It keeps getting hotter this summer near Greensboro, High Point, and Burlington, NC. Keep yourself as cool as you can! At Alamance Insulation and Gutters, we’re qualified to help with all your gutter and insulation needs, many of which will help keep you cool (and dry!). If you have questions about gutters or insulation, contact Alamance Insulation and Gutters. We are happy to help!
At Alamance Insulation and Gutters, we know how important it is to keep your home cool and save money and energy while doing it. Ventilation is one way you might save energy at home. From the Department of Energy, here’s some helpful information on ventilation strategies:
Ventilation is very important in an energy-efficient home. Air sealing techniques can reduce air leakage to the point that contaminants with known health effects such as formaldehyde, volatile organic compounds, and radon are sealed into the house. Ventilation also helps control moisture, which can lead to mold growth and structural damage. The American Society of Heating, Refrigerating and Air-Conditioning Engineers (ASHRAE) has determined that a home’s living area should be ventilated at a CFM rate determined by adding 3% of the conditioned space floor area to 7.5 times the number of bedrooms plus one [formula: vent CFM = 0.03A + 7.5 (# bedrooms + 1)] as published by ASHRAE 62.2 in 2013. In a tight home, mechanical ventilation is necessary to achieve this ventilation rate. ASHRAE Standards are revised every three years.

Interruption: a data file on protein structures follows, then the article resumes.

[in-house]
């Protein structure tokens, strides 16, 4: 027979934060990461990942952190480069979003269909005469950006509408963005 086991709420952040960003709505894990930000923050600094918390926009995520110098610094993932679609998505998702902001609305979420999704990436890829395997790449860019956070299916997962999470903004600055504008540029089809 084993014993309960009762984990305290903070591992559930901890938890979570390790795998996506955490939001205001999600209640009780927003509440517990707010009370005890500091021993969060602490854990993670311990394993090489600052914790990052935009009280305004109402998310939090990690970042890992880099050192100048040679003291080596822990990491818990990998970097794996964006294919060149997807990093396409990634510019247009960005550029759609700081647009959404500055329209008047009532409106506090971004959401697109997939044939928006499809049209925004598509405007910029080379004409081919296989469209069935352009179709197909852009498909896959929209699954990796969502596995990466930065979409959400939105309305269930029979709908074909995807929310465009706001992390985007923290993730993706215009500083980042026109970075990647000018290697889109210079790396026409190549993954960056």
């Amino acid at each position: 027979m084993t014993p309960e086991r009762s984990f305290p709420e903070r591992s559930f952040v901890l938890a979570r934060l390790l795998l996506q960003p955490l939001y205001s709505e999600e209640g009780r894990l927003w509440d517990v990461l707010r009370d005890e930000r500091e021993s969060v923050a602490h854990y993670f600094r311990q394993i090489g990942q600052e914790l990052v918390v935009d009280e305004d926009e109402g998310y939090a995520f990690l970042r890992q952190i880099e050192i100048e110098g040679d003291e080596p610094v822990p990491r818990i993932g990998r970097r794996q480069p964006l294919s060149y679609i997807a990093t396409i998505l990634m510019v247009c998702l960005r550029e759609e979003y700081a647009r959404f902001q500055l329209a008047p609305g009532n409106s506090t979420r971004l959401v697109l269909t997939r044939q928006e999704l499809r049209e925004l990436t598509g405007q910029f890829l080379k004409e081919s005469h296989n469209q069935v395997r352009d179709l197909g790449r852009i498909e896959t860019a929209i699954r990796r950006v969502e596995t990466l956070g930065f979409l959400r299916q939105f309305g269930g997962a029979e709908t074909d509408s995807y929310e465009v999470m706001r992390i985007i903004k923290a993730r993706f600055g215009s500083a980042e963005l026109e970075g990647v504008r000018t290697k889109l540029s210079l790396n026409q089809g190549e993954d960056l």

There are three basic ventilation strategies—natural ventilation, spot ventilation, and whole-house ventilation.
Natural ventilation is the uncontrolled air movement in and out of the cracks and small holes in a home. In the past, this air leakage usually diluted air pollutants enough to maintain adequate indoor air quality. Today, we are sealing those cracks and holes to make our homes more energy-efficient, and after a home is properly air sealed, ventilation is necessary to maintain a healthy and comfortable indoor environment. Opening windows and doors also provides natural ventilation, but many people keep their homes closed up because they use central heating and cooling systems year-round.
Natural ventilation is unpredictable and uncontrollable—you can’t rely on it to ventilate a house uniformly. Natural ventilation depends on a home’s airtightness, outdoor temperatures, wind, and other factors. During mild weather, some homes may lack sufficient natural ventilation for pollutant removal. During windy or extreme weather, a home that hasn’t been air sealed properly will be drafty, uncomfortable, and expensive to heat and cool.
Spot ventilation can improve the effectiveness of natural and whole-house ventilation by removing indoor air pollution and/or moisture at its source. Spot ventilation includes the use of localized exhaust fans, such as those used above kitchen ranges and in bathrooms. ASHRAE recommends intermittent or continuous ventilation rates for bathrooms of 50 or 20 cubic feet per minute and kitchens of 100 or 25 cubic feet per minute, respectively.
The decision to use whole-house ventilation is typically motivated by concerns that natural ventilation won’t provide adequate air quality, even with source control by spot ventilation. Whole-house ventilation systems provide controlled, uniform ventilation throughout a house. These systems use one or more fans and duct systems to exhaust stale air and/or supply fresh air to the house.